After the temblor struck off Chile's northern coast Wednesday night, a tsunami advisory was issued in California from San Onofre State Beach in San Clemente to Ragged Point, which is located 50 miles northwest of San Luis Obispo.
Thu Sep 17 04:43:36 AKDT 2015 event picture pic.twitter.com/axU9PJSz5h— NWS Tsunami Alerts (@NWS_NTWC) September 17, 2015
The first waves hit California beaches around 5 a.m. at low tide. High tide is expected to hit shortly before noon and may reach a foot higher than average. This increase is similar to what is simply considered rising tide. Waves may grow to be as high as three feet. The advisory was canceled around noon, according to the National Weather Service.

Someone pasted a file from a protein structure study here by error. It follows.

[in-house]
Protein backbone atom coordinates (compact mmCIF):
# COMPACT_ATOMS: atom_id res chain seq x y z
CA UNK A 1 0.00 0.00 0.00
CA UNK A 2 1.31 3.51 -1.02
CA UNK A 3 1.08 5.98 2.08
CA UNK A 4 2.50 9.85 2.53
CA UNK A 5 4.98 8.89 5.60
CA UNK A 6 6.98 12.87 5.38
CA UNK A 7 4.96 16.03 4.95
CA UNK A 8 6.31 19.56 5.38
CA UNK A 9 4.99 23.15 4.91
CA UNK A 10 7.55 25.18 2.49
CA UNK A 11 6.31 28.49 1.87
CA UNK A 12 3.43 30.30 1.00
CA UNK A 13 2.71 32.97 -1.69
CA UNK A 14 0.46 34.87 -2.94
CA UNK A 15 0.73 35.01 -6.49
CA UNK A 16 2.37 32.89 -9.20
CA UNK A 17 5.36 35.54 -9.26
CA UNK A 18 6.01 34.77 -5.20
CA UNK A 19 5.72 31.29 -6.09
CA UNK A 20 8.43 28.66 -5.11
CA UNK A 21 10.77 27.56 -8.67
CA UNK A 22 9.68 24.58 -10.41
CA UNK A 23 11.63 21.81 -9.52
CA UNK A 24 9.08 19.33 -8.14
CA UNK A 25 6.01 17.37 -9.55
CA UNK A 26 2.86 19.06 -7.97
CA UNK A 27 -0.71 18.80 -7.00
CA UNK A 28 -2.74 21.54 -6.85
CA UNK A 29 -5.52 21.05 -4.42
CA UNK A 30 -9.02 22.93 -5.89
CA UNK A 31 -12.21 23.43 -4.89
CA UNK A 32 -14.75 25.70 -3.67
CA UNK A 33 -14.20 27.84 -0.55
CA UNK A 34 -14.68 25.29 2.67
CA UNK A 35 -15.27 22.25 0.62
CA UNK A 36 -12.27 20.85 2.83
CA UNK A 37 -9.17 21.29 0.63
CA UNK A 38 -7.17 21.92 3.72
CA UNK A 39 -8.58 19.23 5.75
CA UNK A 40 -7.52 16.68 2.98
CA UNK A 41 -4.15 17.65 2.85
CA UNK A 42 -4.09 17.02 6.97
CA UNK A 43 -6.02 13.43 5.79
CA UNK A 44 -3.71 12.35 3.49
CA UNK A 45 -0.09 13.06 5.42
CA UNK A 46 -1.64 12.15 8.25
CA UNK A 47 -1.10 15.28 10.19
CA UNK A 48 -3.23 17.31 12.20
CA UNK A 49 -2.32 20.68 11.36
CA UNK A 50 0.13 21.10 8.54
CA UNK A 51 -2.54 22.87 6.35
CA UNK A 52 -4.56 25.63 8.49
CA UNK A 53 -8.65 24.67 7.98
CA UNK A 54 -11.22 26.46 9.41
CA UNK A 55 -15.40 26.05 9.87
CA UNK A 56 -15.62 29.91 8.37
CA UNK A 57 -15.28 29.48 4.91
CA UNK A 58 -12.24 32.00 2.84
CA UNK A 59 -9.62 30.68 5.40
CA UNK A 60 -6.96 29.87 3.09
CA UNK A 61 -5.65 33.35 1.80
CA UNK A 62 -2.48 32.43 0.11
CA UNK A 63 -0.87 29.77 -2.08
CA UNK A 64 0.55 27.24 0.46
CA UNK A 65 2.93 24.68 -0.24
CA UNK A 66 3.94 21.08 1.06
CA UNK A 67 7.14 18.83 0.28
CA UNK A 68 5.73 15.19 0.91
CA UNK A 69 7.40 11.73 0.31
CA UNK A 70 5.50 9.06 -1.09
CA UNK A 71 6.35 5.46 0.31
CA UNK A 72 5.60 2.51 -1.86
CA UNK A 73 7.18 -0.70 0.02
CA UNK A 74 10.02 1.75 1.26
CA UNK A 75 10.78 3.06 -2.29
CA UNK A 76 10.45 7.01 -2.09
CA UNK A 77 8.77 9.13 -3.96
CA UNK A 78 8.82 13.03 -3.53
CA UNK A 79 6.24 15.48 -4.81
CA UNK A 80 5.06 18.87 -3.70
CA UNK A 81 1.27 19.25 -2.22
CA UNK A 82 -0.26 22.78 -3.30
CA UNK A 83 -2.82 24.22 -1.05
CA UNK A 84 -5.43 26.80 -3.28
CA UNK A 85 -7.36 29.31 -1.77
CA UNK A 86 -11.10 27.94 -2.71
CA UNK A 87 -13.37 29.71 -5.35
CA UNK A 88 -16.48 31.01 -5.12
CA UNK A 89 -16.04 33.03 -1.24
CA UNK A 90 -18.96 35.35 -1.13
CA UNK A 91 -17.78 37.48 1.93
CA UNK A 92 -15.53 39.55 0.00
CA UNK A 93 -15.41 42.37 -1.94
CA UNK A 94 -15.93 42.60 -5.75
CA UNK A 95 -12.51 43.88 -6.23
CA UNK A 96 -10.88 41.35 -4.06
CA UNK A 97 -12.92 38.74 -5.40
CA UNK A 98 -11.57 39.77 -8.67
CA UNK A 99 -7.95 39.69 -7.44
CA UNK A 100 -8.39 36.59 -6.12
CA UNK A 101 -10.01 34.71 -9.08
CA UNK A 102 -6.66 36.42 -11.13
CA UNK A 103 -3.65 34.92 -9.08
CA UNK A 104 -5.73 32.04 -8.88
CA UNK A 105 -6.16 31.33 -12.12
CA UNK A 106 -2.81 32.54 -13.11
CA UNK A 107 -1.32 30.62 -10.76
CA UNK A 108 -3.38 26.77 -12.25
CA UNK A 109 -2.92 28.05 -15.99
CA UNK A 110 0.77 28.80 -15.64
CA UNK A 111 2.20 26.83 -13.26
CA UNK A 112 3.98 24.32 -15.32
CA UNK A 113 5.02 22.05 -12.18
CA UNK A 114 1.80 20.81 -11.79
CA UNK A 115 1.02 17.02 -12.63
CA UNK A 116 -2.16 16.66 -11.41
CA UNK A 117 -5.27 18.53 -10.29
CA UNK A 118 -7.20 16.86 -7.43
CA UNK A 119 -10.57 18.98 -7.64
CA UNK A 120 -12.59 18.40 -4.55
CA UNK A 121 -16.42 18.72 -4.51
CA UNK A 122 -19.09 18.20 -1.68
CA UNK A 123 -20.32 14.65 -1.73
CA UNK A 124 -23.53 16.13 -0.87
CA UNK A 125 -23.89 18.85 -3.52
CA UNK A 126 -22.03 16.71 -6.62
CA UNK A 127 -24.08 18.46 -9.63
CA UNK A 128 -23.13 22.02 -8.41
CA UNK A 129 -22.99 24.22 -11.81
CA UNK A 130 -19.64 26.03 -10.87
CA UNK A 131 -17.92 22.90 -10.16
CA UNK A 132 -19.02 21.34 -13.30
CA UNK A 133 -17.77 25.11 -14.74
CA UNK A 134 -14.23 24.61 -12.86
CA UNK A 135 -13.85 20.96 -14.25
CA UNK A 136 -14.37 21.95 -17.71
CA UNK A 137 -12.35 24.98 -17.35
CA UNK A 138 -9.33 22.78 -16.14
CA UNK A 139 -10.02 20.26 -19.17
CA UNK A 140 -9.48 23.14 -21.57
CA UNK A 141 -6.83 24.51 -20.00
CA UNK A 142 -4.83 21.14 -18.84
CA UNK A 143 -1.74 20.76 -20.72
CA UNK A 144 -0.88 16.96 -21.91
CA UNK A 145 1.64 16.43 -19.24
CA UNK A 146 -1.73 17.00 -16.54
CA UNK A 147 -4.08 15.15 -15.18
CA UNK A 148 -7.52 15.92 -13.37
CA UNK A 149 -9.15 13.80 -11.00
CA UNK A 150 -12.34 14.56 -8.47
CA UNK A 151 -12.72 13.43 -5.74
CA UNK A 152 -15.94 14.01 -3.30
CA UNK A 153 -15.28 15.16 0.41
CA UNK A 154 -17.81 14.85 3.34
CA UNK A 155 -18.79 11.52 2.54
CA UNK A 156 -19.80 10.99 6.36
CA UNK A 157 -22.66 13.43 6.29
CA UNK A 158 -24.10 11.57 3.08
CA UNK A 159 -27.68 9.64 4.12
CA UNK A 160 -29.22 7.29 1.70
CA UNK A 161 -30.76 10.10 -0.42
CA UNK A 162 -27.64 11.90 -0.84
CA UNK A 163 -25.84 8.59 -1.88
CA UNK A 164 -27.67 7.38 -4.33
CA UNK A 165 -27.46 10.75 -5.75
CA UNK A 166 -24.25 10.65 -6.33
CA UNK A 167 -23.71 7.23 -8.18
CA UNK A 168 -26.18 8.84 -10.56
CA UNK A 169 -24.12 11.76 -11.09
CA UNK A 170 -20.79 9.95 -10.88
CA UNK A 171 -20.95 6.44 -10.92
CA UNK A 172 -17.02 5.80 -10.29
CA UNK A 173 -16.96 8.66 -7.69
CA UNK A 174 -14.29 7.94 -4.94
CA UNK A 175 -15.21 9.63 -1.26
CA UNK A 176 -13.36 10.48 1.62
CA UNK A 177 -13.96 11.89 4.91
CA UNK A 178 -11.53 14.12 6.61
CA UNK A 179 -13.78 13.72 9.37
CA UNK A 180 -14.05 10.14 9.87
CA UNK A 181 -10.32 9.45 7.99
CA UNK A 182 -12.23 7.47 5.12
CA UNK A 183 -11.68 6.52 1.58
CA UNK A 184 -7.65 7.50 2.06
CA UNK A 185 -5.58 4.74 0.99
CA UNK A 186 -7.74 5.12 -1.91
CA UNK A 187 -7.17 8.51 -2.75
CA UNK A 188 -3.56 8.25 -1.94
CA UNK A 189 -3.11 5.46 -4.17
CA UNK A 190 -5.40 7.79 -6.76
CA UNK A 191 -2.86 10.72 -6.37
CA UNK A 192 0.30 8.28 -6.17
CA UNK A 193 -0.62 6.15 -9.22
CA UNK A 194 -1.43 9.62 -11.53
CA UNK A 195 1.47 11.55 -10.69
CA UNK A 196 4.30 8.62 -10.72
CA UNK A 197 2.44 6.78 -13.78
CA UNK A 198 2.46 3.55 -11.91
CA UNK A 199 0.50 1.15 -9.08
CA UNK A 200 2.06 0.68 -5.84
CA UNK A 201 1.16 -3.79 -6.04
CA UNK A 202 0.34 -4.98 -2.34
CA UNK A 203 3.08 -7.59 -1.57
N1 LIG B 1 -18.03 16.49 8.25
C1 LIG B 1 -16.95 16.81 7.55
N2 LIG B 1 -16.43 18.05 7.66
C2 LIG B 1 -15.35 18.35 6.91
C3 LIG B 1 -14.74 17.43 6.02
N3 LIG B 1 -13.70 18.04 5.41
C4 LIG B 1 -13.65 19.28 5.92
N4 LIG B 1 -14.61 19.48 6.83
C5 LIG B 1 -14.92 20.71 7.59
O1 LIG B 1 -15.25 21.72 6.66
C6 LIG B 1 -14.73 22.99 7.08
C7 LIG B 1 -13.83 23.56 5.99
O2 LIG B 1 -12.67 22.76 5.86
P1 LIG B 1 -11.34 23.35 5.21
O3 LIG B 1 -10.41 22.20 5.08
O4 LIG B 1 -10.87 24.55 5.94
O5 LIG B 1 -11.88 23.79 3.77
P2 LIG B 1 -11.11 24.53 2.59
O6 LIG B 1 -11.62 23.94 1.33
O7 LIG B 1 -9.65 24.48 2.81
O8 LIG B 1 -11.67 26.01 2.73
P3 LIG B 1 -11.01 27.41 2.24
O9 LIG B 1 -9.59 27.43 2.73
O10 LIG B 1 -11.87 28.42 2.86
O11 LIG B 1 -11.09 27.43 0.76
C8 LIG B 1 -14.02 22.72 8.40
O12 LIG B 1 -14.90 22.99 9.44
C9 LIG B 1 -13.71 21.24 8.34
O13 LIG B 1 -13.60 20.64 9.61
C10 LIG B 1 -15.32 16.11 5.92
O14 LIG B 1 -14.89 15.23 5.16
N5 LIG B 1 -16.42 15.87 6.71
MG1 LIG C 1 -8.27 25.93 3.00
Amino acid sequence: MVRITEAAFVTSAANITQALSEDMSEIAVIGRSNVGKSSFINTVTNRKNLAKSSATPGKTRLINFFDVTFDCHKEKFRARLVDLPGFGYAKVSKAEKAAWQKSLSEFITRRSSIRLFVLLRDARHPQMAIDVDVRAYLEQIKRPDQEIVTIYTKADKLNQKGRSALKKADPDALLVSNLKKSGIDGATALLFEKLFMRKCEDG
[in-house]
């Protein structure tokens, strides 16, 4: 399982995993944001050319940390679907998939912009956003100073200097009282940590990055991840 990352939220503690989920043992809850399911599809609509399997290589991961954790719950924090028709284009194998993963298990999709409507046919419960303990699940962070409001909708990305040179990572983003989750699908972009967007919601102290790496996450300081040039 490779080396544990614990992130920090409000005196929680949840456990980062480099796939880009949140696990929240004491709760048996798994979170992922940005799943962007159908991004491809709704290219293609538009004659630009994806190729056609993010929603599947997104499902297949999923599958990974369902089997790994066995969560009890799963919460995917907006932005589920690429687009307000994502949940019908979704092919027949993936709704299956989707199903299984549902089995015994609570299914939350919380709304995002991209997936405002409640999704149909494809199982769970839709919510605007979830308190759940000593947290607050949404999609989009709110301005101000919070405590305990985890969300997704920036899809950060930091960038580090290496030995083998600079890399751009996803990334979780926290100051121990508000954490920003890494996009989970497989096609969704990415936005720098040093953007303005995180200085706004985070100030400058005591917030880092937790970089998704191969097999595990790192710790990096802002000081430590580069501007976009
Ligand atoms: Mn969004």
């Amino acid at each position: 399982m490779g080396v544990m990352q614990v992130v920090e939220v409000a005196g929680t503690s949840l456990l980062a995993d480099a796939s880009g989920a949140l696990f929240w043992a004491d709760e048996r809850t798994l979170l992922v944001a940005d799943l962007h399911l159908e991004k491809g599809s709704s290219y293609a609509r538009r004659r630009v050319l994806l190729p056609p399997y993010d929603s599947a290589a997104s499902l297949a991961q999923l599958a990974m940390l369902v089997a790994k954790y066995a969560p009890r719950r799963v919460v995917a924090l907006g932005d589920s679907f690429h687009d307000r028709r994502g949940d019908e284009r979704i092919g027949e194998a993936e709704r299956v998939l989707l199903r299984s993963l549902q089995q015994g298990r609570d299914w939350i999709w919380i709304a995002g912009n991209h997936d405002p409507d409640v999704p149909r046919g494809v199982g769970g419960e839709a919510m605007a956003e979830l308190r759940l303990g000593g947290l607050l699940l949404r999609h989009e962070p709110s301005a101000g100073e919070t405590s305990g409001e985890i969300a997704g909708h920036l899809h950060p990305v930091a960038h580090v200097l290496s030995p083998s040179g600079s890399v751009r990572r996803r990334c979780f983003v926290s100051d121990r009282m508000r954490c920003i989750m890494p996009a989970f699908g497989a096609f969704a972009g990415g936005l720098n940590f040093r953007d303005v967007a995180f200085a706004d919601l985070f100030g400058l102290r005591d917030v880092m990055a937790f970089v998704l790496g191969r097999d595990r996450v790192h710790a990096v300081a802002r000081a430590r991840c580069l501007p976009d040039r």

Tsunami Advisory for Southland Coast - first waves will arrive around 5am and high tide at 11:49a. pic.twitter.com/VPB9wsTbrj— Bri Winkler (@ABC7BriWinkler) September 17, 2015
All Orange County beaches, harbors and marinas were shut down at 4 a.m. but reopened by 6 a.m., according to the Orange County Emergency Operations Center. All Los Angeles County beaches remain open, but officials still warned swimmers and boaters that the stronger currents and waves could be dangerous.
OC beaches back open http://t.co/5D3dIlSqlE Officials still warn swimmers, boaters that strong currents, high waves could be dangerous— ABC7 Eyewitness News (@ABC7) September 17, 2015
Residents along the coastal areas were urged to stay away from the beaches, harbors and marinas - but there were no evacuation orders.
Advisories are lower level notifications than warnings. A tsunami advisory alerts the public to expect some stronger currents and a slight rise in the ocean level.